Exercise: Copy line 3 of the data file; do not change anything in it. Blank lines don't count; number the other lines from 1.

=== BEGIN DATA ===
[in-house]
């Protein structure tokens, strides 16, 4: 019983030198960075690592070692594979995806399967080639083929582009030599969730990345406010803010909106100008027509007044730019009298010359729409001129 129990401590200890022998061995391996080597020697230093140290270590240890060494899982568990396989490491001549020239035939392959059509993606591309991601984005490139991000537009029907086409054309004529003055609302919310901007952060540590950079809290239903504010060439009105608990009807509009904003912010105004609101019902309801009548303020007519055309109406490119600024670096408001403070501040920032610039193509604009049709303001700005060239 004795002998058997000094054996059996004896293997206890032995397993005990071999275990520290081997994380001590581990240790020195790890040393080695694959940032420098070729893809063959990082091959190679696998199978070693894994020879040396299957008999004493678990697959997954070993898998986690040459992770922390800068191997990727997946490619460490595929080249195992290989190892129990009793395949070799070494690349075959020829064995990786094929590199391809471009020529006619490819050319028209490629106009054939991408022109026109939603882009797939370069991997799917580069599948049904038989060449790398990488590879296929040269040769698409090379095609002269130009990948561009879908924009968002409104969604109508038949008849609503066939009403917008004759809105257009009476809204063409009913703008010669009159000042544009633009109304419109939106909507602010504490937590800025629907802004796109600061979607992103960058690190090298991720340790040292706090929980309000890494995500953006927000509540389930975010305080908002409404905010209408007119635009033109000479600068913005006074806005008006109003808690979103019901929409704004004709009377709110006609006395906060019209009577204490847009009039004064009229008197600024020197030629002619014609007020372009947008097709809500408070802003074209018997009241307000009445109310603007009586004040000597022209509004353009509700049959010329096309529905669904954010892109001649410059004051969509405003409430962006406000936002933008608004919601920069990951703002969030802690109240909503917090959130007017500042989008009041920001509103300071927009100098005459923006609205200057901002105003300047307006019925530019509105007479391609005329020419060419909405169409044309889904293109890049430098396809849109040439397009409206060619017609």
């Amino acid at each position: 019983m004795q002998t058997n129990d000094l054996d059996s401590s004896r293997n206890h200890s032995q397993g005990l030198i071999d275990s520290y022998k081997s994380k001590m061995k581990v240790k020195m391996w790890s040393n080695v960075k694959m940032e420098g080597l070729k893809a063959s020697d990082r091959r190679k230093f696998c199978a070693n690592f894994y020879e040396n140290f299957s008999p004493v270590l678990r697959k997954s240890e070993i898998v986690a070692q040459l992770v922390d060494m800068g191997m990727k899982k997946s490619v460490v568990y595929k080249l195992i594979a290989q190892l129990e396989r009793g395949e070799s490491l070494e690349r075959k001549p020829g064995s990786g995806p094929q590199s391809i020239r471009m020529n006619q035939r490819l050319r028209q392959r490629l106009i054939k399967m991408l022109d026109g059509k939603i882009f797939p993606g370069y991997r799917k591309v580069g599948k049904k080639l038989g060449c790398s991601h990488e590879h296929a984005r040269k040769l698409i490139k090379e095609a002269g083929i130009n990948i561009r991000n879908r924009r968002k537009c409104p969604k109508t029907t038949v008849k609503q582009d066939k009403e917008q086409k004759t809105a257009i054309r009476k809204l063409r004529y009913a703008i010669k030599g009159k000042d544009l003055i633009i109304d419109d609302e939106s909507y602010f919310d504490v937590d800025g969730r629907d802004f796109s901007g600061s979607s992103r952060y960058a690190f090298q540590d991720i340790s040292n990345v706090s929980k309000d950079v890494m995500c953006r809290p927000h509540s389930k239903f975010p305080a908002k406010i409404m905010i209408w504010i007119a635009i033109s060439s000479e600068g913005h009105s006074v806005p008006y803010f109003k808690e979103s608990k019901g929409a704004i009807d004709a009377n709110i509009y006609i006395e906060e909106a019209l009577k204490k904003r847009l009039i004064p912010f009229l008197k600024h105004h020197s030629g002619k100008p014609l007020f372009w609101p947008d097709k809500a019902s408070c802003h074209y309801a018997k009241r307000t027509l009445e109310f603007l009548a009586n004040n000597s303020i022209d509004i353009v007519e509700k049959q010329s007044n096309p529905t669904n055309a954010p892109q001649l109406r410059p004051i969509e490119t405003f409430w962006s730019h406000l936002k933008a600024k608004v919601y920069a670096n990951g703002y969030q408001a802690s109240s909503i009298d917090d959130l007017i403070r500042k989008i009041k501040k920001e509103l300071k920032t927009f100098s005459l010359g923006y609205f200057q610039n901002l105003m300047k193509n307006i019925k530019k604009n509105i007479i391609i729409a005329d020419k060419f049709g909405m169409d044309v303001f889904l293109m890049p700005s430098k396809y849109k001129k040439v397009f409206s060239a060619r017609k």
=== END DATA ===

């Amino acid at each position: 019983m004795q002998t058997n129990d000094l054996d059996s401590s004896r293997n206890h200890s032995q397993g005990l030198i071999d275990s520290y022998k081997s994380k001590m061995k581990v240790k020195m391996w790890s040393n080695v960075k694959m940032e420098g080597l070729k893809a063959s020697d990082r091959r190679k230093f696998c199978a070693n690592f894994y020879e040396n140290f299957s008999p004493v270590l678990r697959k997954s240890e070993i898998v986690a070692q040459l992770v922390d060494m800068g191997m990727k899982k997946s490619v460490v568990y595929k080249l195992i594979a290989q190892l129990e396989r009793g395949e070799s490491l070494e690349r075959k001549p020829g064995s990786g995806p094929q590199s391809i020239r471009m020529n006619q035939r490819l050319r028209q392959r490629l106009i054939k399967m991408l022109d026109g059509k939603i882009f797939p993606g370069y991997r799917k591309v580069g599948k049904k080639l038989g060449c790398s991601h990488e590879h296929a984005r040269k040769l698409i490139k090379e095609a002269g083929i130009n990948i561009r991000n879908r924009r968002k537009c409104p969604k109508t029907t038949v008849k609503q582009d066939k009403e917008q086409k004759t809105a257009i054309r009476k809204l063409r004529y009913a703008i010669k030599g009159k000042d544009l003055i633009i109304d419109d609302e939106s909507y602010f919310d504490v937590d800025g969730r629907d802004f796109s901007g600061s979607s992103r952060y960058a690190f090298q540590d991720i340790s040292n990345v706090s929980k309000d950079v890494m995500c953006r809290p927000h509540s389930k239903f975010p305080a908002k406010i409404m905010i209408w504010i007119a635009i033109s060439s000479e600068g913005h009105s006074v806005p008006y803010f109003k808690e979103s608990k019901g929409a704004i009807d004709a009377n709110i509009y006609i006395e906060e909106a019209l009577k204490k904003r847009l009039i004064p912010f009229l008197k600024h105004h020197s030629g002619k100008p014609l007020f372009w609101p947008d097709k809500a019902s408070c802003h074209y309801a018997k009241r307000t027509l009445e109310f603007l009548a009586n004040n000597s303020i022209d509004i353009v007519e509700k049959q010329s007044n096309p529905t669904n055309a954010p892109q001649l109406r410059p004051i969509e490119t405003f409430w962006s730019h406000l936002k933008a600024k608004v919601y920069a670096n990951g703002y969030q408001a802690s109240s909503i009298d917090d959130l007017i403070r500042k989008i009041k501040k920001e509103l300071k920032t927009f100098s005459l010359g923006y609205f200057q610039n901002l105003m300047k193509n307006i019925k530019k604009n509105i007479i391609i729409a005329d020419k060419f049709g909405m169409d044309v303001f889904l293109m890049p700005s430098k396809y849109k001129k040439v397009f409206s060239a060619r017609k």